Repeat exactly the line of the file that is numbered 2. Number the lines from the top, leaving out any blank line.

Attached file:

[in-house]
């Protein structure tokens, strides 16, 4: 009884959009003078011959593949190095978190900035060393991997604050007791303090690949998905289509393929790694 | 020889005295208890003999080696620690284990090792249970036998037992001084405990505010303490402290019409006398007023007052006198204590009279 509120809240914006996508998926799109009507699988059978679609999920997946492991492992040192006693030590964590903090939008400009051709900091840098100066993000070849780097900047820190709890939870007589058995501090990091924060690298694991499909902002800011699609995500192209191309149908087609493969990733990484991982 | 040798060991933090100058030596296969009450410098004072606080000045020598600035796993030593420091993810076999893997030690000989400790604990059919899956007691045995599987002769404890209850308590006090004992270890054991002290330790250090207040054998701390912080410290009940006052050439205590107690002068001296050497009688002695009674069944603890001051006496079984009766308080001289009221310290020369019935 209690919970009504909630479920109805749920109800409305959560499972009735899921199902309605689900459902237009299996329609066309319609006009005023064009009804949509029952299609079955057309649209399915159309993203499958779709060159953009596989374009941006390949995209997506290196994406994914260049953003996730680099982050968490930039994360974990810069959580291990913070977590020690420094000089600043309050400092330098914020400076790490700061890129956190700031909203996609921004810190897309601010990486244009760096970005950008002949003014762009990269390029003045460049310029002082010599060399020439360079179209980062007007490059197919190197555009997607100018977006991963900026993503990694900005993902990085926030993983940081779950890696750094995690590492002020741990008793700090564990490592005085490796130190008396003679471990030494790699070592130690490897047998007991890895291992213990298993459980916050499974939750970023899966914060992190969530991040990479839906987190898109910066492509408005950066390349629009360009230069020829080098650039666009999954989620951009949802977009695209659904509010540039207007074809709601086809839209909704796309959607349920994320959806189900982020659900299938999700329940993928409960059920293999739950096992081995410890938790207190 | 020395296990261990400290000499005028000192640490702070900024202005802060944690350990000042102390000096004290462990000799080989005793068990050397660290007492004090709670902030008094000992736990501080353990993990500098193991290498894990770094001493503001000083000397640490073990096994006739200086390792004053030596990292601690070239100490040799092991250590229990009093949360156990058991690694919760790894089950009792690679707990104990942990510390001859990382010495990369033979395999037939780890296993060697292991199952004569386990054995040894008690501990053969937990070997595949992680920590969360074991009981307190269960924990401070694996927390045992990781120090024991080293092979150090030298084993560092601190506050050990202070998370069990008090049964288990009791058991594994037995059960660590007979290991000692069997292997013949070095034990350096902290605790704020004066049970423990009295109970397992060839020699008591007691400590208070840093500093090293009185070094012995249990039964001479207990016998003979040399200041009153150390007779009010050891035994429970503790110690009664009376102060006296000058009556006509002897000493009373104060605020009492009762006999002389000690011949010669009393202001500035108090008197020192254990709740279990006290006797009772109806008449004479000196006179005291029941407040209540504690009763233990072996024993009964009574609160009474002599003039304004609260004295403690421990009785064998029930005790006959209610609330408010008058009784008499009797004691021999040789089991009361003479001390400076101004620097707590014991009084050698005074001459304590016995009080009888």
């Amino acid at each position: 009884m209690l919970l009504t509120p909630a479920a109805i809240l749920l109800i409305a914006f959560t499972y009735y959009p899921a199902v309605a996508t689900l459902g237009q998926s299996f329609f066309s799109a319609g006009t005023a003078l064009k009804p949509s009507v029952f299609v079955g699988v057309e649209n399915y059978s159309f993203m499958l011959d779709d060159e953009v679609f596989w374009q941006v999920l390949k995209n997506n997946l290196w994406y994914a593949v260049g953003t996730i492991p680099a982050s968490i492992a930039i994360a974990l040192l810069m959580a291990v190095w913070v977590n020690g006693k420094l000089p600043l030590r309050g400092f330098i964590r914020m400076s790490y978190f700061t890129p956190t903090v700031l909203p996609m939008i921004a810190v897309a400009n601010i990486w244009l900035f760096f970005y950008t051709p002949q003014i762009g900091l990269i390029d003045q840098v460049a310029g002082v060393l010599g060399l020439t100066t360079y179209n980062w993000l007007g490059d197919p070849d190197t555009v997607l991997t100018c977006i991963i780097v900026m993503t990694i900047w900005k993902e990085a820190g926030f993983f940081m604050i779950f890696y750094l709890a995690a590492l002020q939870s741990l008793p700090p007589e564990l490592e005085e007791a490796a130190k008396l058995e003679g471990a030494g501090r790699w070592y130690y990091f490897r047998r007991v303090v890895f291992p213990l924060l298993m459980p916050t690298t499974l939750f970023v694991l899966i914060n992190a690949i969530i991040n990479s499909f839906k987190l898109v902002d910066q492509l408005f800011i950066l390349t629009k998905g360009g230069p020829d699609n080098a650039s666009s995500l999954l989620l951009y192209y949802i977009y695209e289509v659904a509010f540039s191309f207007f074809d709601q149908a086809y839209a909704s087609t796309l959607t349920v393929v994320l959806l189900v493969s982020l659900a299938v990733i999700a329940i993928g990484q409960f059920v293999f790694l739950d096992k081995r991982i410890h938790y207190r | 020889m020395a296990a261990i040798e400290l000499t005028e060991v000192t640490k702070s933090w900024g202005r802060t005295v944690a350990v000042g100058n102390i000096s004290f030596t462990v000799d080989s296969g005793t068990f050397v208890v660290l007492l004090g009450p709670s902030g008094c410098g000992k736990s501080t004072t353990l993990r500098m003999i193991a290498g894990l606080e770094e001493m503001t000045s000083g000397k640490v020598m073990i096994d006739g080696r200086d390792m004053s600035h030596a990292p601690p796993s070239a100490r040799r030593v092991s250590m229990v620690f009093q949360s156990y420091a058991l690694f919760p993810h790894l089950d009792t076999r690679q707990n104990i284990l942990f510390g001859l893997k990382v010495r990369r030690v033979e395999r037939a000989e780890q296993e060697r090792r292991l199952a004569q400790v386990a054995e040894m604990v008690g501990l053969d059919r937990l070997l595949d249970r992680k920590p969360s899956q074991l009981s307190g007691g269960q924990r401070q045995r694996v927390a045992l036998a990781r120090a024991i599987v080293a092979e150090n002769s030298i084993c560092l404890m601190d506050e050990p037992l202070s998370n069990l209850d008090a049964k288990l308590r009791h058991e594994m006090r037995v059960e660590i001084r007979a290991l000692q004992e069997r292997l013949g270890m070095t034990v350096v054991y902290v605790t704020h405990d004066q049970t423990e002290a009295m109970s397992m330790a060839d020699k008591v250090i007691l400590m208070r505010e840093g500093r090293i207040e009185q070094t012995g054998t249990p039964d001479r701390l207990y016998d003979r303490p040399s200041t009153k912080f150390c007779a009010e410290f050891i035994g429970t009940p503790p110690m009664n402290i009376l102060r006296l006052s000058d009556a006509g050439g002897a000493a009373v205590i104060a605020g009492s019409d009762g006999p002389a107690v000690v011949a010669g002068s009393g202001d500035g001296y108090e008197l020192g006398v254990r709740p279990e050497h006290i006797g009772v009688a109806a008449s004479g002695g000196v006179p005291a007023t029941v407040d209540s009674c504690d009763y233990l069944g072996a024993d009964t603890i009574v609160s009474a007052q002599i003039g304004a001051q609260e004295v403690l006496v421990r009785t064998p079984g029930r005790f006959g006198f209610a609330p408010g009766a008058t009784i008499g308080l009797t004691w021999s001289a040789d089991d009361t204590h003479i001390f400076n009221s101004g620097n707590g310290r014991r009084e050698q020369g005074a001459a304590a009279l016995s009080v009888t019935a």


């Protein structure tokens, strides 16, 4: 009884959009003078011959593949190095978190900035060393991997604050007791303090690949998905289509393929790694 | 020889005295208890003999080696620690284990090792249970036998037992001084405990505010303490402290019409006398007023007052006198204590009279 509120809240914006996508998926799109009507699988059978679609999920997946492991492992040192006693030590964590903090939008400009051709900091840098100066993000070849780097900047820190709890939870007589058995501090990091924060690298694991499909902002800011699609995500192209191309149908087609493969990733990484991982 | 040798060991933090100058030596296969009450410098004072606080000045020598600035796993030593420091993810076999893997030690000989400790604990059919899956007691045995599987002769404890209850308590006090004992270890054991002290330790250090207040054998701390912080410290009940006052050439205590107690002068001296050497009688002695009674069944603890001051006496079984009766308080001289009221310290020369019935 209690919970009504909630479920109805749920109800409305959560499972009735899921199902309605689900459902237009299996329609066309319609006009005023064009009804949509029952299609079955057309649209399915159309993203499958779709060159953009596989374009941006390949995209997506290196994406994914260049953003996730680099982050968490930039994360974990810069959580291990913070977590020690420094000089600043309050400092330098914020400076790490700061890129956190700031909203996609921004810190897309601010990486244009760096970005950008002949003014762009990269390029003045460049310029002082010599060399020439360079179209980062007007490059197919190197555009997607100018977006991963900026993503990694900005993902990085926030993983940081779950890696750094995690590492002020741990008793700090564990490592005085490796130190008396003679471990030494790699070592130690490897047998007991890895291992213990298993459980916050499974939750970023899966914060992190969530991040990479839906987190898109910066492509408005950066390349629009360009230069020829080098650039666009999954989620951009949802977009695209659904509010540039207007074809709601086809839209909704796309959607349920994320959806189900982020659900299938999700329940993928409960059920293999739950096992081995410890938790207190 | 020395296990261990400290000499005028000192640490702070900024202005802060944690350990000042102390000096004290462990000799080989005793068990050397660290007492004090709670902030008094000992736990501080353990993990500098193991290498894990770094001493503001000083000397640490073990096994006739200086390792004053030596990292601690070239100490040799092991250590229990009093949360156990058991690694919760790894089950009792690679707990104990942990510390001859990382010495990369033979395999037939780890296993060697292991199952004569386990054995040894008690501990053969937990070997595949992680920590969360074991009981307190269960924990401070694996927390045992990781120090024991080293092979150090030298084993560092601190506050050990202070998370069990008090049964288990009791058991594994037995059960660590007979290991000692069997292997013949070095034990350096902290605790704020004066049970423990009295109970397992060839020699008591007691400590208070840093500093090293009185070094012995249990039964001479207990016998003979040399200041009153150390007779009010050891035994429970503790110690009664009376102060006296000058009556006509002897000493009373104060605020009492009762006999002389000690011949010669009393202001500035108090008197020192254990709740279990006290006797009772109806008449004479000196006179005291029941407040209540504690009763233990072996024993009964009574609160009474002599003039304004609260004295403690421990009785064998029930005790006959209610609330408010008058009784008499009797004691021999040789089991009361003479001390400076101004620097707590014991009084050698005074001459304590016995009080009888």